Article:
I have the habit of huge, unmanageable piles of stuff and just pushing what I don't want aside and making just enough room to work in, which isn't doing as far as glassworking is concerned. It doesn't do much for the apartment in general but the table in particular is feeling the strain. When some coworkers expressed an interest in what I'm doing, it was the last straw. I have to clean up after myself. The picture to the left and below are the results of this. The stash rack is going to need replacement since I have a compulsive need for more colors and this will be added to soon as soon as the next delivery. I moved the annealing bubble into a crock pot on high, hoping to slow the cooling in the beads since the kiln isn't going to work out.
Boy, isn't it. I knew the pyrometer was cooked due to an overfire incident but thought it might be salvageable with common sense and pyrometric cones. Not by a long shot. The name should have been my first clue, in fact it was--Paragon quick-fire. I set the dial on the power controller for the lowest setting with a pyrometric cone on the shelf and watched it like a hawk. After 15 minutes I saw small wisps of smoke coming out from under the lid. Propping it up just a tad allowed me to see that the pyrometric cone was smoking a little but unchanged in shape. At 30 minutes a definite chemical smell was coming out of the kiln and I checked again. Below is a picture of the resulting cone.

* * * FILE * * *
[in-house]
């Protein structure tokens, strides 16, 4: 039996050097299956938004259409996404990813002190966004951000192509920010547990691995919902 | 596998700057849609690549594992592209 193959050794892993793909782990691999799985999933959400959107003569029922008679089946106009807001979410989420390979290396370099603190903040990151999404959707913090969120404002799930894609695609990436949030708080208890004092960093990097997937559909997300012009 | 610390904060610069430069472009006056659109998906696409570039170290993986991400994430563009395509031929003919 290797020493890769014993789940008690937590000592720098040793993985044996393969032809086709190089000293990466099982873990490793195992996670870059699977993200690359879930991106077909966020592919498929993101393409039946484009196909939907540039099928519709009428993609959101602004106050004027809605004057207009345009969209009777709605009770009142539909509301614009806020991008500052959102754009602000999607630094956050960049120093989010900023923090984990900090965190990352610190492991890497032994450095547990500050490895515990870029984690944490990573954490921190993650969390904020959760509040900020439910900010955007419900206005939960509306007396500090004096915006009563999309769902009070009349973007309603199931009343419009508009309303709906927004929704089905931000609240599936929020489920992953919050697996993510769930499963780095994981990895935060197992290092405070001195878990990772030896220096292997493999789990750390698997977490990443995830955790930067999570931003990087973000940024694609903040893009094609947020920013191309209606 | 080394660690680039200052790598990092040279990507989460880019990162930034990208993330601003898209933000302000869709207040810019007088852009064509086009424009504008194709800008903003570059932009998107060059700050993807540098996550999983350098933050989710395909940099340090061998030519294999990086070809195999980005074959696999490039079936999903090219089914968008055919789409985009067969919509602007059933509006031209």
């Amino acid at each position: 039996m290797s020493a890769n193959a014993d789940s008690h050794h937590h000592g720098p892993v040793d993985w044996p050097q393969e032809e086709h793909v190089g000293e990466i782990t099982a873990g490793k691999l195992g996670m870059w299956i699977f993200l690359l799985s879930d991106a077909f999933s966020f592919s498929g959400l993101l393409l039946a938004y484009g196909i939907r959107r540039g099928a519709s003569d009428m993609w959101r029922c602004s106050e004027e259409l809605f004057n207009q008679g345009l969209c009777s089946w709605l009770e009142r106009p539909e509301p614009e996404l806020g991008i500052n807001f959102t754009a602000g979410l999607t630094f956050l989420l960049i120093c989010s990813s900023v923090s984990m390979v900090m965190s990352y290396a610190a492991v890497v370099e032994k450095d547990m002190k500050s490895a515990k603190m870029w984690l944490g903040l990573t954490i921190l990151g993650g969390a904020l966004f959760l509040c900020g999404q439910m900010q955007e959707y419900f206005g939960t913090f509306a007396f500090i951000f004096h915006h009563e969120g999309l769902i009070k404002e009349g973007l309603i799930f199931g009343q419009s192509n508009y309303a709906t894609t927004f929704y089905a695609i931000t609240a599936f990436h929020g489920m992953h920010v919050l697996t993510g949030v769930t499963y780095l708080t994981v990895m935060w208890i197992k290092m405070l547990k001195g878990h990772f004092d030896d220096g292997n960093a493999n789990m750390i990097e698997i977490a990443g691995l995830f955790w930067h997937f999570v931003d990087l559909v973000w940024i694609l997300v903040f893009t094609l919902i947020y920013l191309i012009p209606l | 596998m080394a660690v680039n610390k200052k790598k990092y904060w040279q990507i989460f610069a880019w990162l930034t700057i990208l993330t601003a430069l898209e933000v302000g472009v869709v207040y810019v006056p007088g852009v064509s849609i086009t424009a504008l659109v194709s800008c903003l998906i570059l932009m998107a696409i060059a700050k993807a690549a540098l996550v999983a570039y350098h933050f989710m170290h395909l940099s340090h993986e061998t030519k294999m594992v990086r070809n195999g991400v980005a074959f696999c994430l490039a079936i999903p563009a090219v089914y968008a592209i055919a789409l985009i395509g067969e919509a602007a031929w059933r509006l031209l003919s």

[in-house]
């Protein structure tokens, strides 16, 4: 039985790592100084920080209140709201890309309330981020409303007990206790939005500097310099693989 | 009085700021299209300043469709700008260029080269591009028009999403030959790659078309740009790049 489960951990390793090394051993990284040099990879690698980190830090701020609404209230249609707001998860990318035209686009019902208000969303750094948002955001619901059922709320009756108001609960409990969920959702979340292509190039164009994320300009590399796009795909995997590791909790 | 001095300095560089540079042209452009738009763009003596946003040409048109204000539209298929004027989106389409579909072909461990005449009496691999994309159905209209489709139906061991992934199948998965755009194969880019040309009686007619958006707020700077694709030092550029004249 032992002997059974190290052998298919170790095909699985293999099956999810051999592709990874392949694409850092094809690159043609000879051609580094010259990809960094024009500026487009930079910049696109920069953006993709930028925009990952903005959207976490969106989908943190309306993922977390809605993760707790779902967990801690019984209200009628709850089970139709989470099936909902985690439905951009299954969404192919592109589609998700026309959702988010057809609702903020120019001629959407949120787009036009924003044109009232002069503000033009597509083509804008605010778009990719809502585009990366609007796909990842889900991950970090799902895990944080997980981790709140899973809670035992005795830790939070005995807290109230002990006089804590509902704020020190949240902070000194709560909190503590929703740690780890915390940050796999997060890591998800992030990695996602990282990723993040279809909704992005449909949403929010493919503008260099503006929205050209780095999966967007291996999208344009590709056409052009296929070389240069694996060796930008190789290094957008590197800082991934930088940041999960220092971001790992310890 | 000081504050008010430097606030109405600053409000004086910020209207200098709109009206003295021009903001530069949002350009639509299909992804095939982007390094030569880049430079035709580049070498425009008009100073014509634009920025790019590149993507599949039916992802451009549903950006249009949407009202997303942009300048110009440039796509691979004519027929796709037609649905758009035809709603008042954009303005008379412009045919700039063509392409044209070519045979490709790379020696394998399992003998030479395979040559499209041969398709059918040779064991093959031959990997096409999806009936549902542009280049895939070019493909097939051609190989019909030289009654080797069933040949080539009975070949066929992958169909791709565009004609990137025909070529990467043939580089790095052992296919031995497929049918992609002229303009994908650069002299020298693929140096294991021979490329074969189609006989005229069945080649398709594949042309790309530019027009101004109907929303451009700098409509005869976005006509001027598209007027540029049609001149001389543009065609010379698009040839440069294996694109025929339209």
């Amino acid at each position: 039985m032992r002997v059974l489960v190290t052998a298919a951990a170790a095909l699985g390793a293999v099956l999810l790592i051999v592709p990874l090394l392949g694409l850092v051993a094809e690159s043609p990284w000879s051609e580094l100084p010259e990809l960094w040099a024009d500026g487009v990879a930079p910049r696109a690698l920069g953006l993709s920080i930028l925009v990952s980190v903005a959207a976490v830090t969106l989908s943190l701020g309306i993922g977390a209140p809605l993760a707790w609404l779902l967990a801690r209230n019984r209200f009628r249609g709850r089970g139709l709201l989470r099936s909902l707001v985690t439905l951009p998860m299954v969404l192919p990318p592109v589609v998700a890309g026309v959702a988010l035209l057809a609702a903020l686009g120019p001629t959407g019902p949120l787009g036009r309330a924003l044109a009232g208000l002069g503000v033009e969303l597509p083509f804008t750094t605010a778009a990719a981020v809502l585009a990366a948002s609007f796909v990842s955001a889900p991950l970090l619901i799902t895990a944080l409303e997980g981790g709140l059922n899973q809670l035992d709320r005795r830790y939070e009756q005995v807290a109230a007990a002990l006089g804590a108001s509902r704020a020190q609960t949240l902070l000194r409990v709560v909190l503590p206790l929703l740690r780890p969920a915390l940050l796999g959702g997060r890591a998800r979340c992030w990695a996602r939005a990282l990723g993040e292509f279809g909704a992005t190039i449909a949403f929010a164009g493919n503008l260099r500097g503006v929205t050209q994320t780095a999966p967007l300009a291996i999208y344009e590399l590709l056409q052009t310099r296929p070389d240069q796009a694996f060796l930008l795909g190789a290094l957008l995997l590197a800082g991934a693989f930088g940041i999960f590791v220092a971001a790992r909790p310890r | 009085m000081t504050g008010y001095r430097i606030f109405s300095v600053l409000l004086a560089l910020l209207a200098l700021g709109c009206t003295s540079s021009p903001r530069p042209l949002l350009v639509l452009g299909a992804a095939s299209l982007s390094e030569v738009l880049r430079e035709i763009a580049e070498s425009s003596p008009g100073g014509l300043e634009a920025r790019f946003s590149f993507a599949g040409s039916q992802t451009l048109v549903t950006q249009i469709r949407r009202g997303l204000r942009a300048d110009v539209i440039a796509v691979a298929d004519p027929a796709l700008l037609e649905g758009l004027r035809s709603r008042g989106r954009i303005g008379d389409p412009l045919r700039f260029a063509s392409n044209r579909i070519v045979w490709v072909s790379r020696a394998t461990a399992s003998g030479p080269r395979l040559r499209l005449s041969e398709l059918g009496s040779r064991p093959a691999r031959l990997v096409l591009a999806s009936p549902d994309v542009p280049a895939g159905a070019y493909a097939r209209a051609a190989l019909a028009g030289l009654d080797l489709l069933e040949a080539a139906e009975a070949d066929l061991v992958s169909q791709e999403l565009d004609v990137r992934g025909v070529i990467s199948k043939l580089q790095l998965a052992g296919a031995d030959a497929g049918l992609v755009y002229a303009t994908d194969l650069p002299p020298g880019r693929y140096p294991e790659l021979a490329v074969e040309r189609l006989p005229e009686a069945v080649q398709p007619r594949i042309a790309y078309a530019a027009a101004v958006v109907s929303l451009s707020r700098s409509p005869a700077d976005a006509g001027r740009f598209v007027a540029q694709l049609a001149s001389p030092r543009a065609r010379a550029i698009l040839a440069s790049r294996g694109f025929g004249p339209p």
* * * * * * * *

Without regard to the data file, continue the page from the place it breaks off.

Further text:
This is a #022 cone, the lowest in the line which is supposed to melt at over a thousand degrees at a fire rate of 270 degrees F an hour. Overfired. The instructions on the kiln state that large cones such as this may bloat and distort with too rapid firing but this doesn't look at all bloated. It looks melted. I can't trust this. I'm going to burn the place down. Looks like I'm going to have to save my pennies and buy a kiln the hard way.